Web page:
Terminal Freeze Author:Lincoln Child Two hundred miles north of the Arctic Circle lies Alaska's Federal Wildlife Zone, one of the most remote and inhospitable places on Earth. But for paleoecologist Evan Marshall and a small group of fellow scientists, an expedition to the Zone represents a once-in-a-lifetime opportunity to study the effects of global warming. — Everything about... more » the expedition changes, however, with an astonishing find. On a routine exploration of a glacial ice cave, the group discovers an enormous ancient animal, encased in solid ice. The media conglomerate sponsoring their research immediately intervenes and arranges the ultimate spectacle -- the creature will be cut from the ice, thawed, and revealed live on television. Despite dire warnings from the local Native American village, and the scientific concerns of Marshall and his team, the "docudrama" plows ahead... until the scientists make one more horrifying discovery. The beast is no regular specimen -- it may be an ancient killing machine. And they may be premature in believing it dead.« less
The author took obvious delight in building up the impression that some revelations would never be made, but eventually he came through. The presence of one character seemed totally superfluous until the very end, when he made an observation that cast the whole story in a new light. A quick, fun read.
This was a fun read. A scary monster tale with enough cool science thrown in to make the experience seem possible. The final "haunted house" sequence got a bit tired but I did care about the resolution of the narrative. All in all a good beach read.
This book could have been the book on which "The Thing" was based - except that it post-dates the movei by almost 50 years.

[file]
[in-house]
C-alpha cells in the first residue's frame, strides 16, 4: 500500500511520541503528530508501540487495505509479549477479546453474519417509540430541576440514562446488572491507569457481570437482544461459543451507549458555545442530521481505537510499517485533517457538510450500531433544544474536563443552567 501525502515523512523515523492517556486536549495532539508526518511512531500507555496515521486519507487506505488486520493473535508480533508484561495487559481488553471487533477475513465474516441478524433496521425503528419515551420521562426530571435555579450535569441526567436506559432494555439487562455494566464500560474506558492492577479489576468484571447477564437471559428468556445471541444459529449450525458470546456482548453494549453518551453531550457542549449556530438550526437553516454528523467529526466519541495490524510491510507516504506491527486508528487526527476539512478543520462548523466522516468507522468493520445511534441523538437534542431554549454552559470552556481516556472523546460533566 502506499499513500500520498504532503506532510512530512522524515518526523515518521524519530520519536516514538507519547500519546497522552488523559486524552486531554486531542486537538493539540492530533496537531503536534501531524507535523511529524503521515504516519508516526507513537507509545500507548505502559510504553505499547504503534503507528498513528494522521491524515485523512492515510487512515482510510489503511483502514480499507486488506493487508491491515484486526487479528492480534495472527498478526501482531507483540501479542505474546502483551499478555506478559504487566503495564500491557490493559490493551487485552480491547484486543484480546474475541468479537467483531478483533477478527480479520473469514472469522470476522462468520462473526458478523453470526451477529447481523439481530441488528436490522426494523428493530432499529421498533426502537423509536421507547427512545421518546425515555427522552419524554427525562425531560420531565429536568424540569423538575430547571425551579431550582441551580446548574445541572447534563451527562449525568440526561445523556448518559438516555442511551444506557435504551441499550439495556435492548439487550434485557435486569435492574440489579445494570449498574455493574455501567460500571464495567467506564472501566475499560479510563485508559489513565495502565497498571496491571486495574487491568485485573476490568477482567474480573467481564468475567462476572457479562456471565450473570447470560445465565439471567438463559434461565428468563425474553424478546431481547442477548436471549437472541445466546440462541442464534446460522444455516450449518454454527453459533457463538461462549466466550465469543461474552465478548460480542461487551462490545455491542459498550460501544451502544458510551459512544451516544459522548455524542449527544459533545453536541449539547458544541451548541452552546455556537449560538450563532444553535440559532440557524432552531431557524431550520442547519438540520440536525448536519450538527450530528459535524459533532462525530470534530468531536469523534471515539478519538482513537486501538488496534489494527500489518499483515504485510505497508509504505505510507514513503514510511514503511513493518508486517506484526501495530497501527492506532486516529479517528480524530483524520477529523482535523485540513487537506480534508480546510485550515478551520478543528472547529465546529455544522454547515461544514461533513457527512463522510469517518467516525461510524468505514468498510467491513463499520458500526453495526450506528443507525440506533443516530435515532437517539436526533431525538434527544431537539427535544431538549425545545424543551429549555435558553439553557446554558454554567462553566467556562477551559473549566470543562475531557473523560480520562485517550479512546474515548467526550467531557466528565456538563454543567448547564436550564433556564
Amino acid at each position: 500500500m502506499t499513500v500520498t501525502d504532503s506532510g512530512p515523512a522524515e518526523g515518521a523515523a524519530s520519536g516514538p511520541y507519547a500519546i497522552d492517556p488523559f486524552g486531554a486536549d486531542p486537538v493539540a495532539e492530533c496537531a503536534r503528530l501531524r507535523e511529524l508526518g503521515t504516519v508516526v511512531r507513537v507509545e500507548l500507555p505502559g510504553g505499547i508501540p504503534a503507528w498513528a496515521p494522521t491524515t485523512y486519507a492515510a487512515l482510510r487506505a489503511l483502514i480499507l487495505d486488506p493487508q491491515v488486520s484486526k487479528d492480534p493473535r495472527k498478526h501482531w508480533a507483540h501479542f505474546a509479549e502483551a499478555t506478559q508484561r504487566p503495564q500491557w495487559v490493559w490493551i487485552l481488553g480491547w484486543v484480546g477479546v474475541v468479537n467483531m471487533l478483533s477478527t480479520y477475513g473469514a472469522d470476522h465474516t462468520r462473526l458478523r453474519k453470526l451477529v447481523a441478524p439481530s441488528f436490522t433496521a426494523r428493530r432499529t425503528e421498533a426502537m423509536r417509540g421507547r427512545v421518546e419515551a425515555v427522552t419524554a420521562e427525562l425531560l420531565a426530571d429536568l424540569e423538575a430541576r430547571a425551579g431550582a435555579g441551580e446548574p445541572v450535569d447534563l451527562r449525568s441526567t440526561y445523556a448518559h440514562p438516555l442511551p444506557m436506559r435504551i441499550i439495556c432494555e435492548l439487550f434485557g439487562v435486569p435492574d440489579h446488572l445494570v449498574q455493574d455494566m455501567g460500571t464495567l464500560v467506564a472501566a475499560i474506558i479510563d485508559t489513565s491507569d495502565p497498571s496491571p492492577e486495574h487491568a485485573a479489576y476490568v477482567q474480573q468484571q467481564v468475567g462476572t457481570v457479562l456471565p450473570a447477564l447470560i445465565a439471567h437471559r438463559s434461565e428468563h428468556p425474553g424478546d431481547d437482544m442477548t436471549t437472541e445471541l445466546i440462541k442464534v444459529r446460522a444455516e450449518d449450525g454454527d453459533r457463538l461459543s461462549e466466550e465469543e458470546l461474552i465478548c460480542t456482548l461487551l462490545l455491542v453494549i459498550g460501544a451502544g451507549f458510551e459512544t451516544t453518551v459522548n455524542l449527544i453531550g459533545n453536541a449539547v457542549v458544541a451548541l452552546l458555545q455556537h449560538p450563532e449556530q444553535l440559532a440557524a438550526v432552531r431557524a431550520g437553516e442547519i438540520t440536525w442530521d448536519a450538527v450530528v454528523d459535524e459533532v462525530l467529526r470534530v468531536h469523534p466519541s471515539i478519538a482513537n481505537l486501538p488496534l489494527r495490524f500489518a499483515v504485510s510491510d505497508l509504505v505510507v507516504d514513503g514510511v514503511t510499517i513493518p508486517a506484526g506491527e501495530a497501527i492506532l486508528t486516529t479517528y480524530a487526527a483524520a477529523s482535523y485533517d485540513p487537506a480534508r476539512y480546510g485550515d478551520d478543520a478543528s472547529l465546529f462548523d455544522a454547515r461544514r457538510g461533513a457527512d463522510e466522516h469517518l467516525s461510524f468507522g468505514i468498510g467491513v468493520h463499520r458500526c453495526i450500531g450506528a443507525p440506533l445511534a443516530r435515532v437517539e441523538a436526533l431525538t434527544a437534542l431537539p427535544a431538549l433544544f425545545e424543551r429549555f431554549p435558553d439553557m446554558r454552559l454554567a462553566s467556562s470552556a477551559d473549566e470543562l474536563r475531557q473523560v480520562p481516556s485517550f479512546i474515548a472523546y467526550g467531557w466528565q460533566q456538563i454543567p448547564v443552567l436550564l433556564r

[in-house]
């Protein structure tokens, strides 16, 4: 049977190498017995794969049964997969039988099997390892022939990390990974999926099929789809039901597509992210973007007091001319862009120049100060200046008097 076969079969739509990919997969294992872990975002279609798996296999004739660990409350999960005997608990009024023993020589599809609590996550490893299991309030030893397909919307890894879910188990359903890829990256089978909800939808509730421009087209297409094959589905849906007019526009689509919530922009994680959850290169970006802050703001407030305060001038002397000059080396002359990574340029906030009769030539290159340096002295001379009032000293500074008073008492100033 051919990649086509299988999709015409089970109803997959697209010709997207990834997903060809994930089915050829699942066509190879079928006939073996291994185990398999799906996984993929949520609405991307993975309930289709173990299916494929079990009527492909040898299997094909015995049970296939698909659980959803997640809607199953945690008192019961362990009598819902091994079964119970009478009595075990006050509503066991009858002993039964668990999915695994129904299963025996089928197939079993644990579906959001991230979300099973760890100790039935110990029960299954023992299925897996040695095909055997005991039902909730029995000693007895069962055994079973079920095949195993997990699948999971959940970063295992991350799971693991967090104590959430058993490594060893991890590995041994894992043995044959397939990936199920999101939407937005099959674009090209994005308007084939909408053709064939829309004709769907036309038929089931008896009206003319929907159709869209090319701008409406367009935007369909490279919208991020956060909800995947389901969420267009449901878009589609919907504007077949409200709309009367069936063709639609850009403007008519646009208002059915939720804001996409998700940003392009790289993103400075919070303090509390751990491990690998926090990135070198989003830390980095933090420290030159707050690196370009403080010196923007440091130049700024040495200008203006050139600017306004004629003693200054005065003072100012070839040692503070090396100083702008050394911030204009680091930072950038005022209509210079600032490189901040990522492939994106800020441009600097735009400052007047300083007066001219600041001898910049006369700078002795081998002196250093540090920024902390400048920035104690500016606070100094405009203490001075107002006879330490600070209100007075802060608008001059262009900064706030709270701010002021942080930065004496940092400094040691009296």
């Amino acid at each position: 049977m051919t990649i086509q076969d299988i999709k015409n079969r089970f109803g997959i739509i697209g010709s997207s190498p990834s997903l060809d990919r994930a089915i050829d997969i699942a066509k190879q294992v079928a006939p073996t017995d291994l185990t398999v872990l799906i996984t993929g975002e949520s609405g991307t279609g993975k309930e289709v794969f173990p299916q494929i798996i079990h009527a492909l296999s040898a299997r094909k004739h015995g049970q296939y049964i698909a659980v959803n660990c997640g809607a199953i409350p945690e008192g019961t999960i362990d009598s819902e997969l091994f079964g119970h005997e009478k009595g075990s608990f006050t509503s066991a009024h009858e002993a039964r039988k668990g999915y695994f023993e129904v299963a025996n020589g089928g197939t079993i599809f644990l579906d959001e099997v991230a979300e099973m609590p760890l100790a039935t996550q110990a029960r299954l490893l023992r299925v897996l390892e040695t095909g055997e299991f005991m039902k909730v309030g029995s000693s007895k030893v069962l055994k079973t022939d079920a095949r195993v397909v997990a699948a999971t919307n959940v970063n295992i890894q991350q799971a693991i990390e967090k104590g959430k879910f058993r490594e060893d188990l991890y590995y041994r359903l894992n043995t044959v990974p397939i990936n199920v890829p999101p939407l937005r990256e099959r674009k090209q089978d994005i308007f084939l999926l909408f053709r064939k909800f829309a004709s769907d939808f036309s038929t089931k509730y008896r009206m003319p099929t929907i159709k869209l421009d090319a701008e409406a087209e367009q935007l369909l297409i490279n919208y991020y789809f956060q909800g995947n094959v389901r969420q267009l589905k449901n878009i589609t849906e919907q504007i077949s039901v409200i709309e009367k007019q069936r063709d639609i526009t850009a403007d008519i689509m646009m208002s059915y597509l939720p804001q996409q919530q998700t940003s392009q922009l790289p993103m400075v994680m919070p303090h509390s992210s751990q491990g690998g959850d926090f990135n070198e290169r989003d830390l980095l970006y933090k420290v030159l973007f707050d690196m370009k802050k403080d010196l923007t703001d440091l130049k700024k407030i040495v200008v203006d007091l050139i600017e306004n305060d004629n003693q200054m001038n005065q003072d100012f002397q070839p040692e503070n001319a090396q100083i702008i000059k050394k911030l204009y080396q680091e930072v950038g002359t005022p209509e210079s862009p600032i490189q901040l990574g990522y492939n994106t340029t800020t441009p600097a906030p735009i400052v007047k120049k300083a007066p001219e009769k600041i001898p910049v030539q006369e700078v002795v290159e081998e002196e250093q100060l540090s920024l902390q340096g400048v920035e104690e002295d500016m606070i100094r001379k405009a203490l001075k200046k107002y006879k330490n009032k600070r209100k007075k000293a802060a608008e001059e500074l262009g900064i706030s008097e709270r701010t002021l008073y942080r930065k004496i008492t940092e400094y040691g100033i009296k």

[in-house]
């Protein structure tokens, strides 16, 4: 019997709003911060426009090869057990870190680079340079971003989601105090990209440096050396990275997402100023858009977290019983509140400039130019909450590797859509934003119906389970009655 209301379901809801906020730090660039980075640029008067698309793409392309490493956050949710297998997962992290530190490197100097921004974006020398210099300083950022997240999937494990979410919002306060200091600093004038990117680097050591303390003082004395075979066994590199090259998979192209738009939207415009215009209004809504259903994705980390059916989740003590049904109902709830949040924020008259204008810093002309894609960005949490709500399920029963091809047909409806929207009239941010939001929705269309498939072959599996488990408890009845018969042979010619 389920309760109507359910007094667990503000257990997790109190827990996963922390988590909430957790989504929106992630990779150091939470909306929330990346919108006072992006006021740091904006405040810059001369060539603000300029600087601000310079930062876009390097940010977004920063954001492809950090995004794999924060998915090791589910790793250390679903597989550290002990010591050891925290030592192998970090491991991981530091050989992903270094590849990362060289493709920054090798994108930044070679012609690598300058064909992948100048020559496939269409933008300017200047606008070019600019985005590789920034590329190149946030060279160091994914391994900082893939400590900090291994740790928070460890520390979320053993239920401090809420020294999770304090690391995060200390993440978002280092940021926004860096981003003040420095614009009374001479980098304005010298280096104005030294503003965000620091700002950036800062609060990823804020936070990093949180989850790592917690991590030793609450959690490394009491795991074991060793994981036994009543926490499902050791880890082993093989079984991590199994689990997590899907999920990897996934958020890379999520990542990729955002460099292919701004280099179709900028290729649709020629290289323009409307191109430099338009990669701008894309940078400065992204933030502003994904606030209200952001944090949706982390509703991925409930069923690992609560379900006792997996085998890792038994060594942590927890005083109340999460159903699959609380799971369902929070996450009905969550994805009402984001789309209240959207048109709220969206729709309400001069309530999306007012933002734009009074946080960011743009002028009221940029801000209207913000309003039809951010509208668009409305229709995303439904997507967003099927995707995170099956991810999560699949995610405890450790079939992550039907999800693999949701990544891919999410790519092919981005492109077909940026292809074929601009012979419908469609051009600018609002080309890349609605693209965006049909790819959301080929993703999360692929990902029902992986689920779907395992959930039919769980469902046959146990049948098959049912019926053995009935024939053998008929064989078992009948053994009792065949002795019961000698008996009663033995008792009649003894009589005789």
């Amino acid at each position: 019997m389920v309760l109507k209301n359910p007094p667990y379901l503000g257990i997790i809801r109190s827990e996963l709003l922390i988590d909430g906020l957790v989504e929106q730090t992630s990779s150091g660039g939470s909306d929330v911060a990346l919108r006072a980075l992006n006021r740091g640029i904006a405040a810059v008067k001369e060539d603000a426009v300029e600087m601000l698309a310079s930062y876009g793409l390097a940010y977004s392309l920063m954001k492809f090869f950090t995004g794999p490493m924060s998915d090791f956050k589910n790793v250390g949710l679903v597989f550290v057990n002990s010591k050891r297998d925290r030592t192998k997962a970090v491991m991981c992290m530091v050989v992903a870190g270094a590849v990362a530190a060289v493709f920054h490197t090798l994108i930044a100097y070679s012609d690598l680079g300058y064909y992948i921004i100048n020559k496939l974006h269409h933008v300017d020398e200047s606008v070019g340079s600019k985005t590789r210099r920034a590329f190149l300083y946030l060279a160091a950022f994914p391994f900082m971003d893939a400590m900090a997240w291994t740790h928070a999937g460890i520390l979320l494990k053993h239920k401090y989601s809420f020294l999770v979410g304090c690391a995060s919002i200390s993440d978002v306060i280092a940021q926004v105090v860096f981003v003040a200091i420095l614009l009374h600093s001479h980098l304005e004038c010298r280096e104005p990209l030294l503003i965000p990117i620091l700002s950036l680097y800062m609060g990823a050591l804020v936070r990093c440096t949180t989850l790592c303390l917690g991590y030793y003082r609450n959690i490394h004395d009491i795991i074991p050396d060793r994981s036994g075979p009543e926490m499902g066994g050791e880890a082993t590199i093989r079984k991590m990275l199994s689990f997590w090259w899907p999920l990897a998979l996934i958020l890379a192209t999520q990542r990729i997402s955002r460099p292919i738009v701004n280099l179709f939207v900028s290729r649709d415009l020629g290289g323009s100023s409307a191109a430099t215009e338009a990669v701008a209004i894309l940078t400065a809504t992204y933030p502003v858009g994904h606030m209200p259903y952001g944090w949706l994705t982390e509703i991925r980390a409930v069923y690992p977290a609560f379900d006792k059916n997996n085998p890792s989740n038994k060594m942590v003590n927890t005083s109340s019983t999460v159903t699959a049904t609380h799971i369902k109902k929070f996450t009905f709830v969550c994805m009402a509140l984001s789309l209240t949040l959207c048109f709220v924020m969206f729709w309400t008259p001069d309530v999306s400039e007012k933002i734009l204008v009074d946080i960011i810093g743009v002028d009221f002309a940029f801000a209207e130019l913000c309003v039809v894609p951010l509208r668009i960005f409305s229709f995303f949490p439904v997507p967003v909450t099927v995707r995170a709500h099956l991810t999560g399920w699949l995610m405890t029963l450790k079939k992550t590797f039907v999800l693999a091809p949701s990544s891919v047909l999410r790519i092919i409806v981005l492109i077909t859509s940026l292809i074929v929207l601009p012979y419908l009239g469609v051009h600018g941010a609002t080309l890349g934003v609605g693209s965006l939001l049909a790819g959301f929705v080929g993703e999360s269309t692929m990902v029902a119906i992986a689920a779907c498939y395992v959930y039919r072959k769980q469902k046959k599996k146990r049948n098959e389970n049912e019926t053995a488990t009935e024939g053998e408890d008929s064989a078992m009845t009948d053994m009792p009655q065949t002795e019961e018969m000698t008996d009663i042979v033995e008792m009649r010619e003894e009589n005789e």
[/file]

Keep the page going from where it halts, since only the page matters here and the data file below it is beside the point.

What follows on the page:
Although it was still a good yarn, I can't call this Mr. Child's best work - especially since it borrows so heavily from "The Thing".
It so happens that i just watched the original version of "The Thing".
Everything from setting to plot to strategies used to defeat the monster come directly from the movie.
The side story - Film industry megalomaniacs and divas and their "daring" escape attempt failed to do much for me.
This isn't really the campfire tale from hell (to borrow an expression from Mr. Child's blog), it's more like a campfire tale from purgatory. I finished reading this book less than three hours ago, and now I can't remember some of the characters' names. The story doesn't really stay with you that much, and it's relatively slow for a thriller (the monster doesn't start eating people until about chapter 19).
I have noticed, though, that with this novel (as well as with Douglas Preston's "Blasphemy") the authors do try to include the spiritual as well as the scientific and that makes for some interesting dialogue among the characters.
Have you ever taken a drink of a soda that went flat? Little to no flavor and no carbonation? That's what reading this book is like. Child has written better, and I'd recommend "Utopia" or "Deep Storm" over this book any day.